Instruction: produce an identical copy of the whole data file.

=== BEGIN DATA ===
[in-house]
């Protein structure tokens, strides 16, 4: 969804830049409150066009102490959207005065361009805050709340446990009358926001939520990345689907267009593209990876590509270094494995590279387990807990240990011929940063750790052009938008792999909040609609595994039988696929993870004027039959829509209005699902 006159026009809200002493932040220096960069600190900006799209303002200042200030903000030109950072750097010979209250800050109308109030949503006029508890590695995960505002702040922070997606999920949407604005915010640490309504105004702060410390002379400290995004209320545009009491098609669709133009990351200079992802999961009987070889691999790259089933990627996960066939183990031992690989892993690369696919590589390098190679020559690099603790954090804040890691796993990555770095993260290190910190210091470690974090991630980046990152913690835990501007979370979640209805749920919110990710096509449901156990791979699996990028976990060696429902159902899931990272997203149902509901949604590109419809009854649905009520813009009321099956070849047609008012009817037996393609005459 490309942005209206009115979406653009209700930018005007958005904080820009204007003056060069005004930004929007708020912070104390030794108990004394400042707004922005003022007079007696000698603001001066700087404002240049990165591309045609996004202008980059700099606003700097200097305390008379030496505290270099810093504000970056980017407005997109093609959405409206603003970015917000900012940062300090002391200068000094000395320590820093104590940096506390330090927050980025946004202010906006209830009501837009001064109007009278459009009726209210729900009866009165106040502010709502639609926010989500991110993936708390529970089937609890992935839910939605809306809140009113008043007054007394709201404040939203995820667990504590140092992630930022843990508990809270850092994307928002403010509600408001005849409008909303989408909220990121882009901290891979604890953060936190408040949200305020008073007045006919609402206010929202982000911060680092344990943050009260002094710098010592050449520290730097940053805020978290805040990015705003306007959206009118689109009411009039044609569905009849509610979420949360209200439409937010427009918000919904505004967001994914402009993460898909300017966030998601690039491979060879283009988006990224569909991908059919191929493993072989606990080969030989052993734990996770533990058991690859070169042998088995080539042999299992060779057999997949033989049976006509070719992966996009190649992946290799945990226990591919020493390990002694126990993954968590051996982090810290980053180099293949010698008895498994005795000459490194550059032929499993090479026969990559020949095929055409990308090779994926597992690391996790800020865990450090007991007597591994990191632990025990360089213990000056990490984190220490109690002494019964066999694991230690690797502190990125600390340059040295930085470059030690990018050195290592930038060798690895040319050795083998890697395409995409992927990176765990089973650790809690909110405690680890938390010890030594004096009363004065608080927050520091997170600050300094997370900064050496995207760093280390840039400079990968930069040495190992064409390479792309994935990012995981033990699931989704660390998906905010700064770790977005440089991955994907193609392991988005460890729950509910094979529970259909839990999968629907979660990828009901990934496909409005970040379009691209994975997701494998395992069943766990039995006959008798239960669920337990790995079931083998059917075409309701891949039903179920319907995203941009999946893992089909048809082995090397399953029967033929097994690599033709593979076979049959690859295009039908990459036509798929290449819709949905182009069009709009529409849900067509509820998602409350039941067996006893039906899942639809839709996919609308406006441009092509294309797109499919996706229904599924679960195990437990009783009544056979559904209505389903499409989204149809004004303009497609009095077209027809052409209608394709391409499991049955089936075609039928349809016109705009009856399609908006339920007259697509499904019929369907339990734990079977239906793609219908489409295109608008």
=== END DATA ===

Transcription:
[in-house]
């Protein structure tokens, strides 16, 4: 969804830049409150066009102490959207005065361009805050709340446990009358926001939520990345689907267009593209990876590509270094494995590279387990807990240990011929940063750790052009938008792999909040609609595994039988696929993870004027039959829509209005699902 006159026009809200002493932040220096960069600190900006799209303002200042200030903000030109950072750097010979209250800050109308109030949503006029508890590695995960505002702040922070997606999920949407604005915010640490309504105004702060410390002379400290995004209320545009009491098609669709133009990351200079992802999961009987070889691999790259089933990627996960066939183990031992690989892993690369696919590589390098190679020559690099603790954090804040890691796993990555770095993260290190910190210091470690974090991630980046990152913690835990501007979370979640209805749920919110990710096509449901156990791979699996990028976990060696429902159902899931990272997203149902509901949604590109419809009854649905009520813009009321099956070849047609008012009817037996393609005459 490309942005209206009115979406653009209700930018005007958005904080820009204007003056060069005004930004929007708020912070104390030794108990004394400042707004922005003022007079007696000698603001001066700087404002240049990165591309045609996004202008980059700099606003700097200097305390008379030496505290270099810093504000970056980017407005997109093609959405409206603003970015917000900012940062300090002391200068000094000395320590820093104590940096506390330090927050980025946004202010906006209830009501837009001064109007009278459009009726209210729900009866009165106040502010709502639609926010989500991110993936708390529970089937609890992935839910939605809306809140009113008043007054007394709201404040939203995820667990504590140092992630930022843990508990809270850092994307928002403010509600408001005849409008909303989408909220990121882009901290891979604890953060936190408040949200305020008073007045006919609402206010929202982000911060680092344990943050009260002094710098010592050449520290730097940053805020978290805040990015705003306007959206009118689109009411009039044609569905009849509610979420949360209200439409937010427009918000919904505004967001994914402009993460898909300017966030998601690039491979060879283009988006990224569909991908059919191929493993072989606990080969030989052993734990996770533990058991690859070169042998088995080539042999299992060779057999997949033989049976006509070719992966996009190649992946290799945990226990591919020493390990002694126990993954968590051996982090810290980053180099293949010698008895498994005795000459490194550059032929499993090479026969990559020949095929055409990308090779994926597992690391996790800020865990450090007991007597591994990191632990025990360089213990000056990490984190220490109690002494019964066999694991230690690797502190990125600390340059040295930085470059030690990018050195290592930038060798690895040319050795083998890697395409995409992927990176765990089973650790809690909110405690680890938390010890030594004096009363004065608080927050520091997170600050300094997370900064050496995207760093280390840039400079990968930069040495190992064409390479792309994935990012995981033990699931989704660390998906905010700064770790977005440089991955994907193609392991988005460890729950509910094979529970259909839990999968629907979660990828009901990934496909409005970040379009691209994975997701494998395992069943766990039995006959008798239960669920337990790995079931083998059917075409309701891949039903179920319907995203941009999946893992089909048809082995090397399953029967033929097994690599033709593979076979049959690859295009039908990459036509798929290449819709949905182009069009709009529409849900067509509820998602409350039941067996006893039906899942639809839709996919609308406006441009092509294309797109499919996706229904599924679960195990437990009783009544056979559904209505389903499409989204149809004004303009497609009095077209027809052409209608394709391409499991049955089936075609039928349809016109705009009856399609908006339920007259697509499904019929369907339990734990079977239906793609219908489409295109608008």